January 17, 2005

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Headlines -5:07
Calling on MLK Heritage in Call for Peace
Calling on the heritage of the Reverend Dr. Martin Luther King, Jr., a faith based group in Connecticut made a plea for peace in Iraq beginning with a reading of the names of U.S. service members and Iraqi civilians who have died in the most recent military action. Melinda Tuhus files this report from the demonstration.

Abu Ghraib US Military Leader Sentenced
The US military reservist accused of leading the physical and sexual torture at Abu Ghraib prison was sentenced to 10 years in a military stockade. From KPFT, Renee Feltz reports.

Palestinians Try to Restrain Violence Within
Israeli government officials promise an unrestricted attack on Gaza if new Palestinian president Mahmoud Abbas is unable to control the violence in Palestine. Yet over the weekend four large-scale Israeli military assaults this left twelve Palestinians dead. Mohamed Omar reports from Gaza.

Former Chinese Leader Dies
The former leader of the communist party in China, put into hiding after he refused to use military force against protesting students in Tienanmen Square, has died today. Severine Bardon reports from Beijing.

Seniors Protest in Russia Over Benefits
Russia’s President Vladimir Putin is granting concessions to protesting retirees who halted traffic in St. Petersburg over the weekend. Beginning January 1st, benefits for seniors, veterans and other retirees were stopped in favor of a small monthly stipend for transportation and subsidized medicine, utilities and telephone service. In one Moscow suburb a senior citizen hit a bus driver with his cane when the driver asked for the fare. Local officials have decided to continue free transport for now. Last week, the cabinet said they were to raise the rate by 15-percent. But, President Putin says he may fire his cabinet because he ordered reforms that would not worsen the plight of the elderly. Political analysts say that there will be a new wave of protests in two weeks after January’s utility bills are received.

Preview of Condi Hearing -3:40
Starting tomorrow the Senate Foreign Affairs Committee will hear testimony from National Security Advisor Condaleezza Rice to become the next Secretary of State. Mitch Jeserich brings us this preview.

Iraqi’s React to Graner Sentence ~ FSRN Exclusive -2:55
Iraqis living outside the country registered today for the elections planned for January 30 while guerrillas in the country attacked this weekend in provinces the U-S military has deemed safe to hold elections. Violence continued today with a pair of car bombings that killed eight Iraqi army soldiers and at least eight civilians. Also over the weekend, Iraqis reacted with contempt but little surprise as Charles Graner received a ten-year prison sentence for his role in torture at Abu Ghraib prison. David Enders has this report from Baghdad.

MLK day: Part 1: Beyond Vietnam -1:03
Today is Martin Luther King Jr day. We listen to a clip of his 1967 “Beyond Vietnam” speech.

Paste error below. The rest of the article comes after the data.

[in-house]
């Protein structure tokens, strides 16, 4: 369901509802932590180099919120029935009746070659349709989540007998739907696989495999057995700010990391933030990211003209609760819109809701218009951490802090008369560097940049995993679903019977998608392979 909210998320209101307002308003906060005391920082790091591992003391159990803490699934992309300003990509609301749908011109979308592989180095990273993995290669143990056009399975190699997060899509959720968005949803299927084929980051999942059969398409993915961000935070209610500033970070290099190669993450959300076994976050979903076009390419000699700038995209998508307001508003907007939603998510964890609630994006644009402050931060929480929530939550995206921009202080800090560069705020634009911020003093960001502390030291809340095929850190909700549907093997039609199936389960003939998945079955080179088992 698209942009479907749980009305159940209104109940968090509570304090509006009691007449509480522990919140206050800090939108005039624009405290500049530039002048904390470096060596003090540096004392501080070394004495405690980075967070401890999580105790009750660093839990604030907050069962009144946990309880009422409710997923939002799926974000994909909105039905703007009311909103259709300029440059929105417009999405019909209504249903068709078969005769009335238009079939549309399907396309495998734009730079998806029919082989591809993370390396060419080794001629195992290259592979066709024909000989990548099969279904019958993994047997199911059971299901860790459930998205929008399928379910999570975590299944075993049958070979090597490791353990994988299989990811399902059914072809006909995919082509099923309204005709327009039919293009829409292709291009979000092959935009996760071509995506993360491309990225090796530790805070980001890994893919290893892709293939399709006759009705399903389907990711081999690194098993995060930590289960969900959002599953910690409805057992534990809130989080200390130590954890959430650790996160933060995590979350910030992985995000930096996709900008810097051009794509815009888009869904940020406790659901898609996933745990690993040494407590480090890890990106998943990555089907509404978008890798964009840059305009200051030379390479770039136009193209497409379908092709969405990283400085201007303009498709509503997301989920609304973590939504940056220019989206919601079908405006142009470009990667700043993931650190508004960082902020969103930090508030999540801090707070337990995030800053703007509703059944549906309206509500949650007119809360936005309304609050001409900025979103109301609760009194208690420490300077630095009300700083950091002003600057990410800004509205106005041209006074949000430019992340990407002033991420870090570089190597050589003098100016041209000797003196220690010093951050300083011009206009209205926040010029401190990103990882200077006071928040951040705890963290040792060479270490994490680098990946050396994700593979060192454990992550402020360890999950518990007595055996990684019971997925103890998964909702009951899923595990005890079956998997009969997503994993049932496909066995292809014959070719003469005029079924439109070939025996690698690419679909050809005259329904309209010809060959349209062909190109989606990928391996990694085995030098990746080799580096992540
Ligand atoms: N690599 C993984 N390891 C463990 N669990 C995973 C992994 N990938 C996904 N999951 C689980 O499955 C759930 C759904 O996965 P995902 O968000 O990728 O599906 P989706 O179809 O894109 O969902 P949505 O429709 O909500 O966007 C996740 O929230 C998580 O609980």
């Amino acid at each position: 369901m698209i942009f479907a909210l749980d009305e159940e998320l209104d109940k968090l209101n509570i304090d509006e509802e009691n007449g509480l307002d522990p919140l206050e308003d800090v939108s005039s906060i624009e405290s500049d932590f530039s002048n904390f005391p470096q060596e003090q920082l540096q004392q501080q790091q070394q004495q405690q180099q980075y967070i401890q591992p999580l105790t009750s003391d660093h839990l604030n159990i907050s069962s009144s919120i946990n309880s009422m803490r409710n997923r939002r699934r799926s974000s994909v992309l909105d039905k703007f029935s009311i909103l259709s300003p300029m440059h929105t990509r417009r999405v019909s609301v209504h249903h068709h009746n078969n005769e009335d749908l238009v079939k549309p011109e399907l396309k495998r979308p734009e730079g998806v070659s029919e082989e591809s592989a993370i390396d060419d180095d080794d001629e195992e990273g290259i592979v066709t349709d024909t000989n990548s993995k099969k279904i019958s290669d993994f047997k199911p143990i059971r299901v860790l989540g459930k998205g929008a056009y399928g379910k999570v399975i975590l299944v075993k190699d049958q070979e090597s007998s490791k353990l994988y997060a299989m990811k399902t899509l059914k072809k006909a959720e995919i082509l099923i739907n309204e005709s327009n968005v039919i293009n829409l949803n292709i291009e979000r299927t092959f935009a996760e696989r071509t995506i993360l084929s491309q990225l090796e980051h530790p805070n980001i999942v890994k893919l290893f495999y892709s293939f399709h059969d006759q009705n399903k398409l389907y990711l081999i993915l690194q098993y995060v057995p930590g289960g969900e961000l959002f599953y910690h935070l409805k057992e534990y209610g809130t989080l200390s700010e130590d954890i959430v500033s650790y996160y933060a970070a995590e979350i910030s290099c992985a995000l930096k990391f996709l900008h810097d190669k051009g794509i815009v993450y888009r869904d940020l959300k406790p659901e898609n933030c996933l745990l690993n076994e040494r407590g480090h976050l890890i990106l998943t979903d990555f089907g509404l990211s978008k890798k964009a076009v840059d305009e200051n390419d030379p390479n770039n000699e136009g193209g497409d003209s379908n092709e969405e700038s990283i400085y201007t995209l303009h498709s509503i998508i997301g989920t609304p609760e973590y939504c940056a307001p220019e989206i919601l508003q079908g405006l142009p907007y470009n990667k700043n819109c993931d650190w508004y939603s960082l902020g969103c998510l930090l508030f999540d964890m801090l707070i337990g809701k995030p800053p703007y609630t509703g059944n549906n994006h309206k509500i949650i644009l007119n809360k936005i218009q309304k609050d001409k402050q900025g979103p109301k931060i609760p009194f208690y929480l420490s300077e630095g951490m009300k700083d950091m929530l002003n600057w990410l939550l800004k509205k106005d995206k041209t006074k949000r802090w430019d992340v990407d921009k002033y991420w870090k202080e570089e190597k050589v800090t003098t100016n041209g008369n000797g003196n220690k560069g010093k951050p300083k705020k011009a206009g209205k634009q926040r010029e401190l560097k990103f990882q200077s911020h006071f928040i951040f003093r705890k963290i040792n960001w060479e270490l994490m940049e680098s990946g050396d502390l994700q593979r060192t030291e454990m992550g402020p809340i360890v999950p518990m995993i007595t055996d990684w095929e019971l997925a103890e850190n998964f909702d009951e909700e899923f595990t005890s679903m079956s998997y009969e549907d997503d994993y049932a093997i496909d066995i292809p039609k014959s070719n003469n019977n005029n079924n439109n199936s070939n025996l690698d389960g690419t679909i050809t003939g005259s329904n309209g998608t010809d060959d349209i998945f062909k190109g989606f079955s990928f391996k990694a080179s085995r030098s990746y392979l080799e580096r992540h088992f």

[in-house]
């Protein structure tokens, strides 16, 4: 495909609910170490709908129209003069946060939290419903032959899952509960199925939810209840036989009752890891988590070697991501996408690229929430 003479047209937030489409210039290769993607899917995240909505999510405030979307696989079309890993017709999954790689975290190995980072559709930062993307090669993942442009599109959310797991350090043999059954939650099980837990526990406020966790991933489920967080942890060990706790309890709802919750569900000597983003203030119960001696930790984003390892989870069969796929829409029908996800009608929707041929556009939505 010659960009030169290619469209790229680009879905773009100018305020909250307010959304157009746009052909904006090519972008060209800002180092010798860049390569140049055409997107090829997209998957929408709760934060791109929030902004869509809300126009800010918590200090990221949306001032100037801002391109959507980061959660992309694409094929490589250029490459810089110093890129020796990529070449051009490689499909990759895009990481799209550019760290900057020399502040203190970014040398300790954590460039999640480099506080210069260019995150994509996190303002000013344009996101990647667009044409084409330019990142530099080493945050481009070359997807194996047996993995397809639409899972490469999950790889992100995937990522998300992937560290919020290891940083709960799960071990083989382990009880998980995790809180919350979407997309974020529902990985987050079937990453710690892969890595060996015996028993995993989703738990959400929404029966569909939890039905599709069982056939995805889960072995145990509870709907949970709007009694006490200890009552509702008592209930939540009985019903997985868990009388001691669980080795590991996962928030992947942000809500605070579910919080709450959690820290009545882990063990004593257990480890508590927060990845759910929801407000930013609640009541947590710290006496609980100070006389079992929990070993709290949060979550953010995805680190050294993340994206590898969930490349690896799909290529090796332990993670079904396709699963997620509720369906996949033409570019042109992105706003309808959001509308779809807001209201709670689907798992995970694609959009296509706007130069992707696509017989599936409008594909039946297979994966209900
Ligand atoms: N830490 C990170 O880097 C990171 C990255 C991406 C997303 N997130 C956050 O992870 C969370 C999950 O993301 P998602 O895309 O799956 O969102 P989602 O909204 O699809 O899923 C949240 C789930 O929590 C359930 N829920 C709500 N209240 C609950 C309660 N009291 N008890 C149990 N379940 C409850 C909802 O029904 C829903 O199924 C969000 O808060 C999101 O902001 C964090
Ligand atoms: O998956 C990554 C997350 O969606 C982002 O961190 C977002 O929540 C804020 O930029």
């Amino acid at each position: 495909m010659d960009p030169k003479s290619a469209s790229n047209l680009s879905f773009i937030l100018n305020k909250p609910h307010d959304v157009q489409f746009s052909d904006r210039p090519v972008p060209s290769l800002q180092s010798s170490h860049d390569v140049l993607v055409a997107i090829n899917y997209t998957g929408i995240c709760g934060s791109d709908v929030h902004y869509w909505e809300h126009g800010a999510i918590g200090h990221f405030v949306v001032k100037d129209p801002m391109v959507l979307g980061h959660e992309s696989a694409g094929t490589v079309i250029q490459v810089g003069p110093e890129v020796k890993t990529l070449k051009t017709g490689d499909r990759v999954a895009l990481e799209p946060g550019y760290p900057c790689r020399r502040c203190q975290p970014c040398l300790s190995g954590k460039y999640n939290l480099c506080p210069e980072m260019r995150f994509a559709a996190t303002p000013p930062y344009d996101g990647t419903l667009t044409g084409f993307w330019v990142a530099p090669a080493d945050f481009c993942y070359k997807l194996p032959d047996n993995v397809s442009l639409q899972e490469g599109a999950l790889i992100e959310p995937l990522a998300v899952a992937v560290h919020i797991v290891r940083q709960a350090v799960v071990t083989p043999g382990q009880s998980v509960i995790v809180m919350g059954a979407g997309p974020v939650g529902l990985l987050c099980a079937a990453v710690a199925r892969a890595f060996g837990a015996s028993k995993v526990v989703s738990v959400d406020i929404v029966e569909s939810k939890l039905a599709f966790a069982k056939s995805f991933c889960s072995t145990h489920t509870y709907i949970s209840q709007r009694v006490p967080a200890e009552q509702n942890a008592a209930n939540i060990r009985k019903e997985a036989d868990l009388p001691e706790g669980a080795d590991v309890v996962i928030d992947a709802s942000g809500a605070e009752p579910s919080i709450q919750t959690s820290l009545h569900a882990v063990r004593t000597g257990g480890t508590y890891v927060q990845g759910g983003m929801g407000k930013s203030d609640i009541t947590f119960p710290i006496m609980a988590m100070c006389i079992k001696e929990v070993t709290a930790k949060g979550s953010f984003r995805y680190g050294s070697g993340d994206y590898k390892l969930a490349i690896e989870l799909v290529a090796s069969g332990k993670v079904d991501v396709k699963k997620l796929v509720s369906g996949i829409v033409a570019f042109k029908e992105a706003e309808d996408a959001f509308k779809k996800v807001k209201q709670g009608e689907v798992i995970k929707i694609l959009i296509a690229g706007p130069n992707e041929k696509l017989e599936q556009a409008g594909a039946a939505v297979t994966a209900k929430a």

MLK day: Part 2: Religious Group Offers a Prayer to End to Abortion -1:24
Meanwhile today in a Senate office building, right behind the FSRN office, a gathering of over 1000 youth from “The Cause” came to pray for the end to Roe v Wade. FSRN’s Deepa Fernandes and Christopher Sprinkle talked with organizer Chrystal Chamacho.

MLK day: Part 3: State of the Dream Report 2005 -2:32
A new report released today said that under President Bush, people of color have slid further away from Dr. King’s dream. After steady economic gains in the 1990s, Latinos, African Americans and other people of color have actually lost ground since 2000, according to United for a Fair Economy’s report “State of the Dream 2005”. We’re joined by the author of the report, Dedrick Muhammad.

MLK day: Part 4: Still no Justice in the Case of Harry Moore -3:14
While the nation marks the legacy and sacrifices of Civil Rights leader, Martin Luther King Jr., some would say the nation has indeed progressed very little in terms of bringing justice to African American communities for past crimes. Fifty –Four years ago, in 1951, a bomb was placed and exploded under the Florida home of African American Harry T. Moore, killing him and his wife Harriette. The Moores were active in registering African-Americans to vote in the Democratic Party. Although it was widely suspected that the Orlando faction of the Ku Klux Klan was responsible for the murders, no one has ever been brought to justice. FSRN’s Mark Antokas has more.

Tsunami update from Sri Lanka -3:02
US Deputy Defense Secretary Paul Wolfowitz is visiting the tsunami devastated country of Sri Lanka as that nation still struggles to get aid to affected peoples. Meanwhile, despite initial objections by the Sri Lankan government, the head of the UN World Food Programme James Morris met a Sri Lankan Tamil Tiger leader in the north of Sri Lanka this past weekend. Ponniah Manikavasagam reports from Sri Lanka.

Repercussions of WTO’s Quota Ban on Egyptian Textiles Workers -3:02
On New Year’s day, the World Trade Organization banned all international quotas on ready made garments, clearing the way for low-wage leaders China and India to take the lions share of the textile market in Europe and America. The decision is having repercussions across the developing world, as owners scramble to cut wages to preserve their profits while staying competitive. From Cairo, Aaron Glantz reports.


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